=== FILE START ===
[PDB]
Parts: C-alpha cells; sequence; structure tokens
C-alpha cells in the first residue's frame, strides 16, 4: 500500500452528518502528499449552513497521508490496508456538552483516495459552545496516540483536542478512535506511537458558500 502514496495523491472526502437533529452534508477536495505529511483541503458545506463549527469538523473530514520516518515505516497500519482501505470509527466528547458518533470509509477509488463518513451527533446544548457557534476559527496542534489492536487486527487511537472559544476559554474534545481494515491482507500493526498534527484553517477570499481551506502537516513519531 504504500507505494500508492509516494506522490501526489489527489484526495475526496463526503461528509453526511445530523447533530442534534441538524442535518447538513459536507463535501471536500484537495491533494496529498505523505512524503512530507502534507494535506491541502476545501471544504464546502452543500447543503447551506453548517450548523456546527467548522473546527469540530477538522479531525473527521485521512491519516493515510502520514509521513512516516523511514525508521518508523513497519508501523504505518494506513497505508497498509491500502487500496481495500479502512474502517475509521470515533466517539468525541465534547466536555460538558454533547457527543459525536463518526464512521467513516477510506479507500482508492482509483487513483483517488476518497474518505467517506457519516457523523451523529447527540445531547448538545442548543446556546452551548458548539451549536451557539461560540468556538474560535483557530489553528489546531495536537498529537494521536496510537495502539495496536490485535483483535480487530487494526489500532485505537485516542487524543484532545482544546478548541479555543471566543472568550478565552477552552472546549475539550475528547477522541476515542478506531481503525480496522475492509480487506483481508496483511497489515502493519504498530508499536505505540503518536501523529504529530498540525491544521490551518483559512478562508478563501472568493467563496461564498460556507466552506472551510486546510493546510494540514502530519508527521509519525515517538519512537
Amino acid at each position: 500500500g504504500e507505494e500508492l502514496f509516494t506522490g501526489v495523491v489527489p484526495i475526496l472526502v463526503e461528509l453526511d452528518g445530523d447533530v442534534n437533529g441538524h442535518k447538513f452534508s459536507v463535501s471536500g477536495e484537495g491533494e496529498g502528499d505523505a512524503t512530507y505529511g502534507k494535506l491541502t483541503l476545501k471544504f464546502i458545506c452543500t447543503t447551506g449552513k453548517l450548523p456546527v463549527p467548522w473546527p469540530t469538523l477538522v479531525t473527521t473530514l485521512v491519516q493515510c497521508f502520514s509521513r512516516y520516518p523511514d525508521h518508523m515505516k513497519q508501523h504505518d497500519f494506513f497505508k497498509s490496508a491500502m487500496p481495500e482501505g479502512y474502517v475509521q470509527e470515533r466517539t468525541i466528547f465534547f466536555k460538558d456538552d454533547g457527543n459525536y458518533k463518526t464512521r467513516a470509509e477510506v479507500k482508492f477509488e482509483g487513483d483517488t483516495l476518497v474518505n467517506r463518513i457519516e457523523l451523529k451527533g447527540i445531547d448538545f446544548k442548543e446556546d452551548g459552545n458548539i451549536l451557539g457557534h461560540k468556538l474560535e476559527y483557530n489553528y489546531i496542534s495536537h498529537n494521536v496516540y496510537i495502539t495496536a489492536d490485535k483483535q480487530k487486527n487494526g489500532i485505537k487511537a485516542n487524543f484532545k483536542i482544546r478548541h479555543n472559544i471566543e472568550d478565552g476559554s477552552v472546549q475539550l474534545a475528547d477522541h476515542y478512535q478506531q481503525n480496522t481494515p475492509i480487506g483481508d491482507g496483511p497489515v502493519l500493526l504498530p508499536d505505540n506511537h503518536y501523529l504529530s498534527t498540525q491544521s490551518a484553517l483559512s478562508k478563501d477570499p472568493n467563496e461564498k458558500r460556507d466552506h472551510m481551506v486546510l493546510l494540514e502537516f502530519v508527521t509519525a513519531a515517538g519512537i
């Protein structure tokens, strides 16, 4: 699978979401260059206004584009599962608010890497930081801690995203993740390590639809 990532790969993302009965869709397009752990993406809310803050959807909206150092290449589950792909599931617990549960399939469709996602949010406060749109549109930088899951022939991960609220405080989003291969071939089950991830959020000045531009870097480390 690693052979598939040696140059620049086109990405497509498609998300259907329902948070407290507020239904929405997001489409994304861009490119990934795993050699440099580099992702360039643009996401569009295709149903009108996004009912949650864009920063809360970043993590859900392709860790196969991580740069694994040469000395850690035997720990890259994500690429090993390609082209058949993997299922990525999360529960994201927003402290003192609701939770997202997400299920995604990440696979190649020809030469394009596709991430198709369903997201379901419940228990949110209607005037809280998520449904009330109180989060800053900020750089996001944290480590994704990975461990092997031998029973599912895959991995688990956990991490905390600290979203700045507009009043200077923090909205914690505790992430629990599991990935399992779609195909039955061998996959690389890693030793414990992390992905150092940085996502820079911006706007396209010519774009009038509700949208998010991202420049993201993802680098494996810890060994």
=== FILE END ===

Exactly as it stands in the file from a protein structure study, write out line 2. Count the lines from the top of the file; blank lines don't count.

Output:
Parts: C-alpha cells; sequence; structure tokens